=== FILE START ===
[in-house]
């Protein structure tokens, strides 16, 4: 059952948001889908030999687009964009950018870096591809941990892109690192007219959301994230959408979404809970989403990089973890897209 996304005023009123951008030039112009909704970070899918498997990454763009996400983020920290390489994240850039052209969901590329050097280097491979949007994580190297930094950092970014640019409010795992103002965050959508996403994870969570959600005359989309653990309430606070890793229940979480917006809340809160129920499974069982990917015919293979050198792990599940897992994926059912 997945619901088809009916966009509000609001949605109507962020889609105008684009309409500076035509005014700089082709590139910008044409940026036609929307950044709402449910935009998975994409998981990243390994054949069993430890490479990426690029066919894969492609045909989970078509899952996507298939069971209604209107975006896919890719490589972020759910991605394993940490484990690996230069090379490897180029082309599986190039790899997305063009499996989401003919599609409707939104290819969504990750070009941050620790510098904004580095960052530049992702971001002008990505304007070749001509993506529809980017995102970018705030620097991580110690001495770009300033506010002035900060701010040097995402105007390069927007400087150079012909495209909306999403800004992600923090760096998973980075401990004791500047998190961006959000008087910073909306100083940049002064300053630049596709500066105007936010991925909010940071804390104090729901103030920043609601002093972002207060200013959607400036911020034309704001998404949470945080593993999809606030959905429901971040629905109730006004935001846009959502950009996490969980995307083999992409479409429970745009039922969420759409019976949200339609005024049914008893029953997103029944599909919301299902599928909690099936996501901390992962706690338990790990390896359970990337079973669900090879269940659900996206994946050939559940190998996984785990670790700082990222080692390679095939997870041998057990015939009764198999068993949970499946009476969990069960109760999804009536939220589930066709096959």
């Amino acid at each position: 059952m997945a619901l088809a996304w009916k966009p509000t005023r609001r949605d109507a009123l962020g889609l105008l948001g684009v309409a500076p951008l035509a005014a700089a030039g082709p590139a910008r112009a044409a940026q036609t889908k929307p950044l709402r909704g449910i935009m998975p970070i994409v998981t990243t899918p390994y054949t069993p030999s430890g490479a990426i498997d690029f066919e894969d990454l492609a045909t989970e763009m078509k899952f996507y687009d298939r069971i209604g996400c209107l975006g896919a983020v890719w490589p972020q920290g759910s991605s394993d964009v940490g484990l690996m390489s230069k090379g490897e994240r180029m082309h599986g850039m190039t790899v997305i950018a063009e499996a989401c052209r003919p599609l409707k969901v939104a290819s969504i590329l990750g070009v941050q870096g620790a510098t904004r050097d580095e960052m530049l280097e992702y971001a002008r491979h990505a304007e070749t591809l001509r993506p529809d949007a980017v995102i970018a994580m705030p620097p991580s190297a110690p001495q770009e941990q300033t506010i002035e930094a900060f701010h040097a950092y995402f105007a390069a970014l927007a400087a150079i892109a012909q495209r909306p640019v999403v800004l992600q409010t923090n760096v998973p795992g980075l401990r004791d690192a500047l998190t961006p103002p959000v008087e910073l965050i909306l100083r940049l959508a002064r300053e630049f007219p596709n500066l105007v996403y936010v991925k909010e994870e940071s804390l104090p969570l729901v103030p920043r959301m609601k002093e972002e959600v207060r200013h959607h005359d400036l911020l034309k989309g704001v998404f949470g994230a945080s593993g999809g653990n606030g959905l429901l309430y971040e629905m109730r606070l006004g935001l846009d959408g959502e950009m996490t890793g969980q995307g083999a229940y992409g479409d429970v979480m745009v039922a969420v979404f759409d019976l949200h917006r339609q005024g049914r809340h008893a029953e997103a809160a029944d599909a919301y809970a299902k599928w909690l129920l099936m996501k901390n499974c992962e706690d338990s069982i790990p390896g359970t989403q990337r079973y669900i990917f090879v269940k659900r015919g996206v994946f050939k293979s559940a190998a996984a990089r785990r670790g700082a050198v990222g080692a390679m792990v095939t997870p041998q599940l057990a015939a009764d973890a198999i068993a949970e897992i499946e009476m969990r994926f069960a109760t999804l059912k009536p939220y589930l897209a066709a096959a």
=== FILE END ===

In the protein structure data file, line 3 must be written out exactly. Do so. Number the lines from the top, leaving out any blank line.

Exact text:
């Amino acid at each position: 059952m997945a619901l088809a996304w009916k966009p509000t005023r609001r949605d109507a009123l962020g889609l105008l948001g684009v309409a500076p951008l035509a005014a700089a030039g082709p590139a910008r112009a044409a940026q036609t889908k929307p950044l709402r909704g449910i935009m998975p970070i994409v998981t990243t899918p390994y054949t069993p030999s430890g490479a990426i498997d690029f066919e894969d990454l492609a045909t989970e763009m078509k899952f996507y687009d298939r069971i209604g996400c209107l975006g896919a983020v890719w490589p972020q920290g759910s991605s394993d964009v940490g484990l690996m390489s230069k090379g490897e994240r180029m082309h599986g850039m190039t790899v997305i950018a063009e499996a989401c052209r003919p599609l409707k969901v939104a290819s969504i590329l990750g070009v941050q870096g620790a510098t904004r050097d580095e960052m530049l280097e992702y971001a002008r491979h990505a304007e070749t591809l001509r993506p529809d949007a980017v995102i970018a994580m705030p620097p991580s190297a110690p001495q770009e941990q300033t506010i002035e930094a900060f701010h040097a950092y995402f105007a390069a970014l927007a400087a150079i892109a012909q495209r909306p640019v999403v800004l992600q409010t923090n760096v998973p795992g980075l401990r004791d690192a500047l998190t961006p103002p959000v008087e910073l965050i909306l100083r940049l959508a002064r300053e630049f007219p596709n500066l105007v996403y936010v991925k909010e994870e940071s804390l104090p969570l729901v103030p920043r959301m609601k002093e972002e959600v207060r200013h959607h005359d400036l911020l034309k989309g704001v998404f949470g994230a945080s593993g999809g653990n606030g959905l429901l309430y971040e629905m109730r606070l006004g935001l846009d959408g959502e950009m996490t890793g969980q995307g083999a229940y992409g479409d429970v979480m745009v039922a969420v979404f759409d019976l949200h917006r339609q005024g049914r809340h008893a029953e997103a809160a029944d599909a919301y809970a299902k599928w909690l129920l099936m996501k901390n499974c992962e706690d338990s069982i790990p390896g359970t989403q990337r079973y669900i990917f090879v269940k659900r015919g996206v994946f050939k293979s559940a190998a996984a990089r785990r670790g700082a050198v990222g080692a390679m792990v095939t997870p041998q599940l057990a015939a009764d973890a198999i068993a949970e897992i499946e009476m969990r994926f069960a109760t999804l059912k009536p939220y589930l897209a066709a096959a």